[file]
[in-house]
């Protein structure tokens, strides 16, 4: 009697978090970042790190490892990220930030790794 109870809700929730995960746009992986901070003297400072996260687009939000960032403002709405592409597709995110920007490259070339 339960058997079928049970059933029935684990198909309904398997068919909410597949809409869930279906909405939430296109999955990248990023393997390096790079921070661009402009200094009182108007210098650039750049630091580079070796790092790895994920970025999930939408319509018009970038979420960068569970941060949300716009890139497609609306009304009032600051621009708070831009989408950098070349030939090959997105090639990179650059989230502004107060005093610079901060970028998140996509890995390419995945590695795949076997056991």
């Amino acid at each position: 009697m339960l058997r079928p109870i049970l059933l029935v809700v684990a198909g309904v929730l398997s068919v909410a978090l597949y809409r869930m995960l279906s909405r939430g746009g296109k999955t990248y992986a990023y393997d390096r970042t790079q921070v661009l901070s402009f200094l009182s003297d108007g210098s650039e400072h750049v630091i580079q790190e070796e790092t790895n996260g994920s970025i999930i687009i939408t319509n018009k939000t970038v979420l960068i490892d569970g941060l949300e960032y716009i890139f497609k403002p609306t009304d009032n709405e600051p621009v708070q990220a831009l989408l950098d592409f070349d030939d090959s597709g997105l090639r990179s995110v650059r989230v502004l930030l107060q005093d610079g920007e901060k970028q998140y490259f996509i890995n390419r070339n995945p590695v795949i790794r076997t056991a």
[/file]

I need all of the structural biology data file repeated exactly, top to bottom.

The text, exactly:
[in-house]
């Protein structure tokens, strides 16, 4: 009697978090970042790190490892990220930030790794 109870809700929730995960746009992986901070003297400072996260687009939000960032403002709405592409597709995110920007490259070339 339960058997079928049970059933029935684990198909309904398997068919909410597949809409869930279906909405939430296109999955990248990023393997390096790079921070661009402009200094009182108007210098650039750049630091580079070796790092790895994920970025999930939408319509018009970038979420960068569970941060949300716009890139497609609306009304009032600051621009708070831009989408950098070349030939090959997105090639990179650059989230502004107060005093610079901060970028998140996509890995390419995945590695795949076997056991």
């Amino acid at each position: 009697m339960l058997r079928p109870i049970l059933l029935v809700v684990a198909g309904v929730l398997s068919v909410a978090l597949y809409r869930m995960l279906s909405r939430g746009g296109k999955t990248y992986a990023y393997d390096r970042t790079q921070v661009l901070s402009f200094l009182s003297d108007g210098s650039e400072h750049v630091i580079q790190e070796e790092t790895n996260g994920s970025i999930i687009i939408t319509n018009k939000t970038v979420l960068i490892d569970g941060l949300e960032y716009i890139f497609k403002p609306t009304d009032n709405e600051p621009v708070q990220a831009l989408l950098d592409f070349d030939d090959s597709g997105l090639r990179s995110v650059r989230v502004l930030l107060q005093d610079g920007e901060k970028q998140y490259f996509i890995n390419r070339n995945p590695v795949i790794r076997t056991a």